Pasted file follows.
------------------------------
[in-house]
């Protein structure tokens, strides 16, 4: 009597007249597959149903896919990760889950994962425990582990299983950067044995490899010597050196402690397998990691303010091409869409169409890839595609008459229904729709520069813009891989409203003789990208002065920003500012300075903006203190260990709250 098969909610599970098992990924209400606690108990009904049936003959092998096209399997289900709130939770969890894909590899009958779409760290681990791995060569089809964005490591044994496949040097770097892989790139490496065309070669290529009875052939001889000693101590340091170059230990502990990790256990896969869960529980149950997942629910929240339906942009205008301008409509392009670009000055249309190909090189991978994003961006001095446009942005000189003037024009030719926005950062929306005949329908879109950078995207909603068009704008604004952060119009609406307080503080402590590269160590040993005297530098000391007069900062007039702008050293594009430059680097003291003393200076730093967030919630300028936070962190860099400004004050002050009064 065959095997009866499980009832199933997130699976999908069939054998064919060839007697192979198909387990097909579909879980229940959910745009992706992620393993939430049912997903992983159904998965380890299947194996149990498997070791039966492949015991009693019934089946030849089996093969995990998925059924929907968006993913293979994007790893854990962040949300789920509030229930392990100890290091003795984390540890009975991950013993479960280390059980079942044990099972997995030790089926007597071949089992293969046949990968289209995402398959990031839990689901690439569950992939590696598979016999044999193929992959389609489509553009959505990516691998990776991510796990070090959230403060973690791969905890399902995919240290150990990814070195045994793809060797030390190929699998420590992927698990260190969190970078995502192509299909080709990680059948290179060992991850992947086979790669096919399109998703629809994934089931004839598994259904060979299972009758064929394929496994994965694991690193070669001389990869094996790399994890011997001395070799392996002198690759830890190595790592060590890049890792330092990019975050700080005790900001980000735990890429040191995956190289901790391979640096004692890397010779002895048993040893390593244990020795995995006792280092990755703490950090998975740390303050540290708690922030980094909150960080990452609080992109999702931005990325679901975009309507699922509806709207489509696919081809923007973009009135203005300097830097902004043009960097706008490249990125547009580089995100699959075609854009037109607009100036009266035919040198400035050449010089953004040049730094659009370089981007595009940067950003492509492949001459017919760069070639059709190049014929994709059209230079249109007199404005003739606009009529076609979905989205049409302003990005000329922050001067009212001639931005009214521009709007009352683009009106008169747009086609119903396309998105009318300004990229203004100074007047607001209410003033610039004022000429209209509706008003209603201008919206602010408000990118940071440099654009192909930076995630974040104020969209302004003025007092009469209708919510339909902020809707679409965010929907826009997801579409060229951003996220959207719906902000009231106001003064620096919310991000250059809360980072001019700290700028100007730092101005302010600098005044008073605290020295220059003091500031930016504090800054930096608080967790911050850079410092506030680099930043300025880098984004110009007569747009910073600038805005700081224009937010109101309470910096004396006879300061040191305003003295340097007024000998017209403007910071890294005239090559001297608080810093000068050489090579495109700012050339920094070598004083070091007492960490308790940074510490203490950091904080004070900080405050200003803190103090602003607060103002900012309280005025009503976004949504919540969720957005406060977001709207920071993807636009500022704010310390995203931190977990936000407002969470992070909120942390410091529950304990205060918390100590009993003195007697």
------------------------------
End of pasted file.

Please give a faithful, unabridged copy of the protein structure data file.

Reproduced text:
[in-house]
């Protein structure tokens, strides 16, 4: 009597007249597959149903896919990760889950994962425990582990299983950067044995490899010597050196402690397998990691303010091409869409169409890839595609008459229904729709520069813009891989409203003789990208002065920003500012300075903006203190260990709250 098969909610599970098992990924209400606690108990009904049936003959092998096209399997289900709130939770969890894909590899009958779409760290681990791995060569089809964005490591044994496949040097770097892989790139490496065309070669290529009875052939001889000693101590340091170059230990502990990790256990896969869960529980149950997942629910929240339906942009205008301008409509392009670009000055249309190909090189991978994003961006001095446009942005000189003037024009030719926005950062929306005949329908879109950078995207909603068009704008604004952060119009609406307080503080402590590269160590040993005297530098000391007069900062007039702008050293594009430059680097003291003393200076730093967030919630300028936070962190860099400004004050002050009064 065959095997009866499980009832199933997130699976999908069939054998064919060839007697192979198909387990097909579909879980229940959910745009992706992620393993939430049912997903992983159904998965380890299947194996149990498997070791039966492949015991009693019934089946030849089996093969995990998925059924929907968006993913293979994007790893854990962040949300789920509030229930392990100890290091003795984390540890009975991950013993479960280390059980079942044990099972997995030790089926007597071949089992293969046949990968289209995402398959990031839990689901690439569950992939590696598979016999044999193929992959389609489509553009959505990516691998990776991510796990070090959230403060973690791969905890399902995919240290150990990814070195045994793809060797030390190929699998420590992927698990260190969190970078995502192509299909080709990680059948290179060992991850992947086979790669096919399109998703629809994934089931004839598994259904060979299972009758064929394929496994994965694991690193070669001389990869094996790399994890011997001395070799392996002198690759830890190595790592060590890049890792330092990019975050700080005790900001980000735990890429040191995956190289901790391979640096004692890397010779002895048993040893390593244990020795995995006792280092990755703490950090998975740390303050540290708690922030980094909150960080990452609080992109999702931005990325679901975009309507699922509806709207489509696919081809923007973009009135203005300097830097902004043009960097706008490249990125547009580089995100699959075609854009037109607009100036009266035919040198400035050449010089953004040049730094659009370089981007595009940067950003492509492949001459017919760069070639059709190049014929994709059209230079249109007199404005003739606009009529076609979905989205049409302003990005000329922050001067009212001639931005009214521009709007009352683009009106008169747009086609119903396309998105009318300004990229203004100074007047607001209410003033610039004022000429209209509706008003209603201008919206602010408000990118940071440099654009192909930076995630974040104020969209302004003025007092009469209708919510339909902020809707679409965010929907826009997801579409060229951003996220959207719906902000009231106001003064620096919310991000250059809360980072001019700290700028100007730092101005302010600098005044008073605290020295220059003091500031930016504090800054930096608080967790911050850079410092506030680099930043300025880098984004110009007569747009910073600038805005700081224009937010109101309470910096004396006879300061040191305003003295340097007024000998017209403007910071890294005239090559001297608080810093000068050489090579495109700012050339920094070598004083070091007492960490308790940074510490203490950091904080004070900080405050200003803190103090602003607060103002900012309280005025009503976004949504919540969720957005406060977001709207920071993807636009500022704010310390995203931190977990936000407002969470992070909120942390410091529950304990205060918390100590009993003195007697």